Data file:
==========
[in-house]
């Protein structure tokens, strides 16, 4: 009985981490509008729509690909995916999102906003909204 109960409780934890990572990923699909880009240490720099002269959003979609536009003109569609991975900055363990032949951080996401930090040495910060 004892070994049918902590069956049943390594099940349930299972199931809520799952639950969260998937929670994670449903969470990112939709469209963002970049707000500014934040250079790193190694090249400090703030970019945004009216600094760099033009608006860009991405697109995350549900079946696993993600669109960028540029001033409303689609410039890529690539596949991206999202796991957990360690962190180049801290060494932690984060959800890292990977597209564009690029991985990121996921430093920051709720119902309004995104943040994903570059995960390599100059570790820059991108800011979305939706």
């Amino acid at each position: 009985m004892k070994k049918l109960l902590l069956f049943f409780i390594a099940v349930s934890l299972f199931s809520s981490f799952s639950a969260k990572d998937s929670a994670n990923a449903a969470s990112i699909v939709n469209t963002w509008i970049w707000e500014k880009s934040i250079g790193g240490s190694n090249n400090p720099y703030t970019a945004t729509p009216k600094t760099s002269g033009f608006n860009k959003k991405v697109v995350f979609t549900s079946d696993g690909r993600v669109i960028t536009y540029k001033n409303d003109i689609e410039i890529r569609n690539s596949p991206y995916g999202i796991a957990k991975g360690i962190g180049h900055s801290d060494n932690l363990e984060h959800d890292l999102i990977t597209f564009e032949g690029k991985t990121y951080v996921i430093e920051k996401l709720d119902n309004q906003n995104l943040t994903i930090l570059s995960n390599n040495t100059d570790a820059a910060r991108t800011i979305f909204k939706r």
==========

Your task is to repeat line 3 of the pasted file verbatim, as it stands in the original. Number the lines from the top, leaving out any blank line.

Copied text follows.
């Amino acid at each position: 009985m004892k070994k049918l109960l902590l069956f049943f409780i390594a099940v349930s934890l299972f199931s809520s981490f799952s639950a969260k990572d998937s929670a994670n990923a449903a969470s990112i699909v939709n469209t963002w509008i970049w707000e500014k880009s934040i250079g790193g240490s190694n090249n400090p720099y703030t970019a945004t729509p009216k600094t760099s002269g033009f608006n860009k959003k991405v697109v995350f979609t549900s079946d696993g690909r993600v669109i960028t536009y540029k001033n409303d003109i689609e410039i890529r569609n690539s596949p991206y995916g999202i796991a957990k991975g360690i962190g180049h900055s801290d060494n932690l363990e984060h959800d890292l999102i990977t597209f564009e032949g690029k991985t990121y951080v996921i430093e920051k996401l709720d119902n309004q906003n995104l943040t994903i930090l570059s995960n390599n040495t100059d570790a820059a910060r991108t800011i979305f909204k939706r």